by Piter Kehoma Boll
Widespread in northern temperate waters of the Atlantic and Pacific oceans, today’s Friday Fellow is a brown alga whose scientific name, Chorda filum, meaning “rope thread” is a good way to describe its appearance. Its fronds are long and unbranched, measuring about 5 mm in diameter and reaching up to 8 m in length, so that it actually looks like a long rope, which led to common names such as dead man’s rope, sea lace, cat’s gut, bootlace weed, mermaid’s tresses and mermaid’s fishing line.
This alga is usually found in sheltered areas, such as lagoons, inlets, small bays, fjords and even river estuaries, being very tolerant to waters with low salinity, but avoiding open, exposed beaches. It grows attached to the substrate by a small disc, being usually attached to a very unstable substrate, such as loose pebbles or over other algae, being rarely found on stable rocks. As a result, during events in which the water becomes agitated, such as during storms, it can be easily transported to other localities.
Several species live on the fronds of the dead man’s rope, including many algae and sea snails. Other invertebrates, such as amphipods, does not seem to like it very much.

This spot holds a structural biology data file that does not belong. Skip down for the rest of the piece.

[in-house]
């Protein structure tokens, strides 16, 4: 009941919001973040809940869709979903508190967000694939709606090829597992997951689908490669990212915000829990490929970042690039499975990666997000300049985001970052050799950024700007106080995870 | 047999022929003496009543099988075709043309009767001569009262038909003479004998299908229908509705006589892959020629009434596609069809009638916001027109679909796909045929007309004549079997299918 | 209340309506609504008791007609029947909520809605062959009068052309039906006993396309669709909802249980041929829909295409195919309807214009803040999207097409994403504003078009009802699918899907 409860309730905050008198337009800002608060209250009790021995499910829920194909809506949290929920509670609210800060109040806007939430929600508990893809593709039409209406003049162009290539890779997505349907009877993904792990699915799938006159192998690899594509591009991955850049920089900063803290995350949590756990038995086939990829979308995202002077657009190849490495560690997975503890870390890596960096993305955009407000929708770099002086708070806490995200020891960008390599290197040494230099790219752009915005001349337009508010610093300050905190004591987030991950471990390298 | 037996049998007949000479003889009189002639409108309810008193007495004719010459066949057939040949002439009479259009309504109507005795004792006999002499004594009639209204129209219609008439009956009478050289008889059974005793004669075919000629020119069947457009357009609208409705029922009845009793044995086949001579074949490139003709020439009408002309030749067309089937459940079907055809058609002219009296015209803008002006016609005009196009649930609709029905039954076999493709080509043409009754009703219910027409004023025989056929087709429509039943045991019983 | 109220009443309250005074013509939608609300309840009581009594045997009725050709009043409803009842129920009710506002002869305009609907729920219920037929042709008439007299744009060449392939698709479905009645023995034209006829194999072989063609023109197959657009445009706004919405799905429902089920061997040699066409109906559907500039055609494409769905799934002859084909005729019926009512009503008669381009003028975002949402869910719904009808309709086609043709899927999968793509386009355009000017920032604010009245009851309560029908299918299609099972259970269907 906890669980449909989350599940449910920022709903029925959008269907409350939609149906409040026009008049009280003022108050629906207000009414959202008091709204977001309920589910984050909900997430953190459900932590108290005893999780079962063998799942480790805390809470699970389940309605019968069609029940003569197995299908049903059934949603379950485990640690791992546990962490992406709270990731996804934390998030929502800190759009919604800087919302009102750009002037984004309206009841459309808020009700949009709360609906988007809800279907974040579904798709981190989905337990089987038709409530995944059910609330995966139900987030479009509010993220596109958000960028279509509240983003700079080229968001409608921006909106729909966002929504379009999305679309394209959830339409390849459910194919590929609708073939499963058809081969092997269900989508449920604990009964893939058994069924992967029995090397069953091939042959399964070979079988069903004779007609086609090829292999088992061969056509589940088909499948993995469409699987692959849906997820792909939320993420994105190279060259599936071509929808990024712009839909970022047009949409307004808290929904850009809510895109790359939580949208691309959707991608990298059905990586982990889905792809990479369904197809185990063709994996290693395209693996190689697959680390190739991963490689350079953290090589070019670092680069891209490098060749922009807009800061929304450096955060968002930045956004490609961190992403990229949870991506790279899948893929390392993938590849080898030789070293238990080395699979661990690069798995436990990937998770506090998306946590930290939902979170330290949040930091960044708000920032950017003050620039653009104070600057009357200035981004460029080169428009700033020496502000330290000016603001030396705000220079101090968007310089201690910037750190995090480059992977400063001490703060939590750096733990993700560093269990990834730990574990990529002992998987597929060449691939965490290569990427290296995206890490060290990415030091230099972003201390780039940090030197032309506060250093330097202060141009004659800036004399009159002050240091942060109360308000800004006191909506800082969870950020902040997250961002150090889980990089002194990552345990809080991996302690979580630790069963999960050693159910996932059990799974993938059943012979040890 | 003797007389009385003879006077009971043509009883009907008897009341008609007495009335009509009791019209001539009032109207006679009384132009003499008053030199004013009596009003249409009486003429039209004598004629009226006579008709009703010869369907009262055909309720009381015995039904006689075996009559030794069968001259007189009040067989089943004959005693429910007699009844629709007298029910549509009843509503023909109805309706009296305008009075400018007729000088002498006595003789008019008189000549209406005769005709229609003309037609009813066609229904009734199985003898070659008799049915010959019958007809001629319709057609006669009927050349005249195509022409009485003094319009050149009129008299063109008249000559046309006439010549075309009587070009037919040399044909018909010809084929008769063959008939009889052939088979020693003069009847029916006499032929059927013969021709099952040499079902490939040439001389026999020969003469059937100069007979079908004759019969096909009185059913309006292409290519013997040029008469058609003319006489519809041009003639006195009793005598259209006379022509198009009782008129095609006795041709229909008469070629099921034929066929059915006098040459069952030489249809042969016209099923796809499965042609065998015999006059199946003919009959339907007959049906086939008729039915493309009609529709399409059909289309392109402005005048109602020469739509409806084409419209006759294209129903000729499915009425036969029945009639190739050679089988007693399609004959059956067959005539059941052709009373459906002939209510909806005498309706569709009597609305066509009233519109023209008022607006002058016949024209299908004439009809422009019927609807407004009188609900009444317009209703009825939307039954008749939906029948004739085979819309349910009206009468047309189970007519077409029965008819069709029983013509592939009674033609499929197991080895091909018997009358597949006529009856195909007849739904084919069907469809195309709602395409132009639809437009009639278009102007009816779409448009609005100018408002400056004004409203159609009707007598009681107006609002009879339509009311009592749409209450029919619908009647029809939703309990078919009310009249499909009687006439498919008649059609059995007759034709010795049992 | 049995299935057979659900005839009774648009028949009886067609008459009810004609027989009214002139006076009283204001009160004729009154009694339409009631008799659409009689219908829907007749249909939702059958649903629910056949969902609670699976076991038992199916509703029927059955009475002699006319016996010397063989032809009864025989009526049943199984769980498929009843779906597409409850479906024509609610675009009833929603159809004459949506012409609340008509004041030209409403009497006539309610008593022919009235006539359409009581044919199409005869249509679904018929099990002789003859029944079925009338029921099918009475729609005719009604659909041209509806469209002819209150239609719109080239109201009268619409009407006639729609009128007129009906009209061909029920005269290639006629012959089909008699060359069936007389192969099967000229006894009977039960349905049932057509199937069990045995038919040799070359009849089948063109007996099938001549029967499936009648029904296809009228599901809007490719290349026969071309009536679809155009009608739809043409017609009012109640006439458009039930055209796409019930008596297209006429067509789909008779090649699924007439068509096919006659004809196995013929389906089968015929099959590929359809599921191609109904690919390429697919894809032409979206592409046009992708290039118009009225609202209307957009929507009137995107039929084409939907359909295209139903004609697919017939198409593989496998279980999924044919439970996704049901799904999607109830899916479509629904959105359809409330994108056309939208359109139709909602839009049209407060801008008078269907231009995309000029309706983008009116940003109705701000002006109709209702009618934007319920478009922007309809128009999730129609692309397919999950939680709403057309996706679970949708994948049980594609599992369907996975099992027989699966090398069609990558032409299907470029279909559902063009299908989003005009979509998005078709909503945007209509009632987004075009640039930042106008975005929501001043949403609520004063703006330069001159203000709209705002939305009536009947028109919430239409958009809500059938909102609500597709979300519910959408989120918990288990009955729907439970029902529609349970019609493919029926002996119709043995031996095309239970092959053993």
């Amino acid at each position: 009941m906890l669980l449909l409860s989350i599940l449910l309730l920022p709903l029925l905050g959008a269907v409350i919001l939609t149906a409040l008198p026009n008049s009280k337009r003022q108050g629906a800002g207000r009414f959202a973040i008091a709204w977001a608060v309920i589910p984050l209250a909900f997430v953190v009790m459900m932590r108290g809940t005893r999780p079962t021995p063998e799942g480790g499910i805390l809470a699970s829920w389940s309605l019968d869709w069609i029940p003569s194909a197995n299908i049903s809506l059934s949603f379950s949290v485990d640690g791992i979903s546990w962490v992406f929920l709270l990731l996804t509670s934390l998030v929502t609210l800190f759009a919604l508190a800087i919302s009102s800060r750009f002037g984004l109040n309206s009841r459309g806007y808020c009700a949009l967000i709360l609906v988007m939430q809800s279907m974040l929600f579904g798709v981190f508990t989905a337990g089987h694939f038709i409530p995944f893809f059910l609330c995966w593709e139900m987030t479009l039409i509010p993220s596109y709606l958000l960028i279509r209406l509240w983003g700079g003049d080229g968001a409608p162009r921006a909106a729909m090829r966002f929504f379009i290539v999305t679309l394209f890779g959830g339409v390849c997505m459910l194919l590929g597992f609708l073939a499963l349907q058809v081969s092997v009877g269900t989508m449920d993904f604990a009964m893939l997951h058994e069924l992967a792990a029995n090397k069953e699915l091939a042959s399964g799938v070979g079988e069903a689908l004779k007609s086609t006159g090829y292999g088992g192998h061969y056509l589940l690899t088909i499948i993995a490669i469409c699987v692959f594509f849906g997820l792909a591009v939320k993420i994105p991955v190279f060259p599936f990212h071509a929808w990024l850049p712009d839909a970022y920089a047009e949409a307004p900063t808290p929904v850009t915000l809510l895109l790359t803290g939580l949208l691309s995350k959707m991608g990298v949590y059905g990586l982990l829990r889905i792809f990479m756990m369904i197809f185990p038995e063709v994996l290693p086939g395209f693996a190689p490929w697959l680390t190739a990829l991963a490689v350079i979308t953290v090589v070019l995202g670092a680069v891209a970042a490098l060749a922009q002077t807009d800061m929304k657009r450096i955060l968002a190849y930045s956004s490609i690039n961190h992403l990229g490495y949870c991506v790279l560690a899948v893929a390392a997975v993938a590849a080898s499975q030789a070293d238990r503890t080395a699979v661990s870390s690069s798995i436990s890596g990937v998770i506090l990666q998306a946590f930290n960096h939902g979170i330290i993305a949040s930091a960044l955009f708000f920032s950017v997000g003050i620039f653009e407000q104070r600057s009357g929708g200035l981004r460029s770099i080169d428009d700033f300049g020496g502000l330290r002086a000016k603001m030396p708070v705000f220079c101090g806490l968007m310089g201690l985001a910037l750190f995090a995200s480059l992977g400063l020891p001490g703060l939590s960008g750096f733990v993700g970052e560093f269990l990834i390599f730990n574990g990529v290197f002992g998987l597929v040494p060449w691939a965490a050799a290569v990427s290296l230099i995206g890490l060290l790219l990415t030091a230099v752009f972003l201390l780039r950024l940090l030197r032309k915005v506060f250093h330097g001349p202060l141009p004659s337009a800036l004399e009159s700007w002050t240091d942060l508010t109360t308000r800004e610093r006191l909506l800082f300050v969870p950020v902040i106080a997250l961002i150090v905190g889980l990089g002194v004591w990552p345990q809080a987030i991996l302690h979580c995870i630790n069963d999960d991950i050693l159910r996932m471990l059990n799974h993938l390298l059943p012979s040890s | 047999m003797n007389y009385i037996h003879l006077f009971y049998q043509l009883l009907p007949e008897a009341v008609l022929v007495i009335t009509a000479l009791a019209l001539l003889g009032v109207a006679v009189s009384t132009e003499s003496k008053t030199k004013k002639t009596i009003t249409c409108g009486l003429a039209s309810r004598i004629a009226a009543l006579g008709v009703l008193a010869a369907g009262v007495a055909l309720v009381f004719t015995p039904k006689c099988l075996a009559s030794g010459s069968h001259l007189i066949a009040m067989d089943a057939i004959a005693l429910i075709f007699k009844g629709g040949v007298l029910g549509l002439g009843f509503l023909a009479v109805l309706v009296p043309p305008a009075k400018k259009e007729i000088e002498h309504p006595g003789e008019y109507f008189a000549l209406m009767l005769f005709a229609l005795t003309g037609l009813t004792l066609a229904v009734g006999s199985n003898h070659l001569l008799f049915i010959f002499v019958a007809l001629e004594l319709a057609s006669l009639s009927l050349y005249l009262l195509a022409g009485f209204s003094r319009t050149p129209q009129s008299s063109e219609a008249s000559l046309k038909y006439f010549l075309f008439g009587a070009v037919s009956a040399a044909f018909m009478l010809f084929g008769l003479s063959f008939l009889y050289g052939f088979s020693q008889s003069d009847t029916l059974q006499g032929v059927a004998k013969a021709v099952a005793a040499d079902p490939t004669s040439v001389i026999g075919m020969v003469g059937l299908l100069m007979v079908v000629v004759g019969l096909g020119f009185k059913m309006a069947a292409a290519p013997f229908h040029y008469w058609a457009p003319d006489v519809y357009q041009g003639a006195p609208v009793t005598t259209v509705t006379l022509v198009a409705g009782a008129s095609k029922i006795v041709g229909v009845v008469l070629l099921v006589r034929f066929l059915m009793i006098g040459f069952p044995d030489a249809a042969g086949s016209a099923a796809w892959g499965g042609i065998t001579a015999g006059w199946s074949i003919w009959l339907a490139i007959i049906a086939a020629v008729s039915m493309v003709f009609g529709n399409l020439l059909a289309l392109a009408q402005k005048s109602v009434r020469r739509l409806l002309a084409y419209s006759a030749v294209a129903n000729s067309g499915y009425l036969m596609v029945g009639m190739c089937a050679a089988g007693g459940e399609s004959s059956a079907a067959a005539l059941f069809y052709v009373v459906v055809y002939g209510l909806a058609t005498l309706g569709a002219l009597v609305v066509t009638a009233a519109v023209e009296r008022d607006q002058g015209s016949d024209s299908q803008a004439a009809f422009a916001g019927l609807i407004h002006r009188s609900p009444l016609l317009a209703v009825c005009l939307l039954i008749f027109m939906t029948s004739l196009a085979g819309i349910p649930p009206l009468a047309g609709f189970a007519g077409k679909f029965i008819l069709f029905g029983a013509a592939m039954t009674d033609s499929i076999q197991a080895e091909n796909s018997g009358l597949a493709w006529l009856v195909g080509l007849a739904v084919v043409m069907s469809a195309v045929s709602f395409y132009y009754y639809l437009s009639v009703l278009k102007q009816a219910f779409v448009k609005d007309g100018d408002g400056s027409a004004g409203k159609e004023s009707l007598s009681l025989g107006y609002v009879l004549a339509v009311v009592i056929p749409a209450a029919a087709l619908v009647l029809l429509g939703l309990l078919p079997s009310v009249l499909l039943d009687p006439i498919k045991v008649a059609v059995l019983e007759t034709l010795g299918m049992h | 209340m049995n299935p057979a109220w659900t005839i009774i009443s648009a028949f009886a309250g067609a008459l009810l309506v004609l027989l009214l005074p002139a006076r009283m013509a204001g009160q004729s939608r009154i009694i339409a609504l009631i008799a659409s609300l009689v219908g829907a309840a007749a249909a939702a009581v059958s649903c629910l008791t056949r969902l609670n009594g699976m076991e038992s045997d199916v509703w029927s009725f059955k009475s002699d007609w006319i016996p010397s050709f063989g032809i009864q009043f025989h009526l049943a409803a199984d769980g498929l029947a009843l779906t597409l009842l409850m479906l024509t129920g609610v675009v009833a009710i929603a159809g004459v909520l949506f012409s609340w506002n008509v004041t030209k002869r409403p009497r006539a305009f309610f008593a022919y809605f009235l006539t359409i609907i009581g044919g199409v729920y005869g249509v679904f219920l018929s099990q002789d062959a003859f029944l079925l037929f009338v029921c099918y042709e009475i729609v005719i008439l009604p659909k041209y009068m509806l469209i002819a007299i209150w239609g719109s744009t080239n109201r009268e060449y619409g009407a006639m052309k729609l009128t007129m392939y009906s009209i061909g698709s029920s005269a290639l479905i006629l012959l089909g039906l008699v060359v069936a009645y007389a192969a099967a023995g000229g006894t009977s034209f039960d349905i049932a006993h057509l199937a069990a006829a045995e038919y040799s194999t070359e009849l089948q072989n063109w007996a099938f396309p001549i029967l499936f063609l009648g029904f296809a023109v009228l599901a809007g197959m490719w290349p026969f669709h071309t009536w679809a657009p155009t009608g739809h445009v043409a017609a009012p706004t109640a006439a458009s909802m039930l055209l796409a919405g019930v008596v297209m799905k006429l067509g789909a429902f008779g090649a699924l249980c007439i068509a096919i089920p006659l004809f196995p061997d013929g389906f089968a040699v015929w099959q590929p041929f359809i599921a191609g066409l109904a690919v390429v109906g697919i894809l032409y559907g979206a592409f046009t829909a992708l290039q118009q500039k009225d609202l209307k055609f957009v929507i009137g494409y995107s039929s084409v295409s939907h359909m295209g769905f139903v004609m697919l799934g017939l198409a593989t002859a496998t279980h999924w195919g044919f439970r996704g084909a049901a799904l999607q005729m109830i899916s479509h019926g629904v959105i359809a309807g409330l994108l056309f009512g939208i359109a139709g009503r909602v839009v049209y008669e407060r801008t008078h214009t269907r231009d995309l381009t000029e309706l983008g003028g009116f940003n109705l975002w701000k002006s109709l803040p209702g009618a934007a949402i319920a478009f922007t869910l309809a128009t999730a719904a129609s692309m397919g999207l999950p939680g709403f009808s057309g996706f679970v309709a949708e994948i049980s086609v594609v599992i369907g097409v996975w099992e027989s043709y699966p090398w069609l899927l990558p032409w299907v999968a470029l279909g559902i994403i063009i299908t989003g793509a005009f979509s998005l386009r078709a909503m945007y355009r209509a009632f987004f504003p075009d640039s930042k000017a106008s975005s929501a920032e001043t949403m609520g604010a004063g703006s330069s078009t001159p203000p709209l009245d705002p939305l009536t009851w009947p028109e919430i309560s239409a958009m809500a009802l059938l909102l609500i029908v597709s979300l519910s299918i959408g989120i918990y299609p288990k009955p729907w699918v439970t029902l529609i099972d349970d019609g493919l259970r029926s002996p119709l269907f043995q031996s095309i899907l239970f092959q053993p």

Studies have shown that the dead man’s rope is rich in antioxidants, compounds that help in reducing the aging process and decrease the risk of diseases such as cancer. Although edible, the dead mean’s rope is not widely used as a food source. Perhaps we could change that, providing it is done in a sustainable way.
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Pereira, L. (2016) Edible Seaweeds of the World, CRC Press, London, 463 pp.
South, G. R.; Burrows, E. M. (1967) Studies on marine algae of the British Isles. 5. Chorda filum (L.) Stackh. British Phycological Bulletin, 3(2): 379-402.
Yan, X.; Nagata, T.; Fan, X. (1998) Antioxidative activities in some common seaweeds. Plant Foods for Human Nutrition 52: 253-262.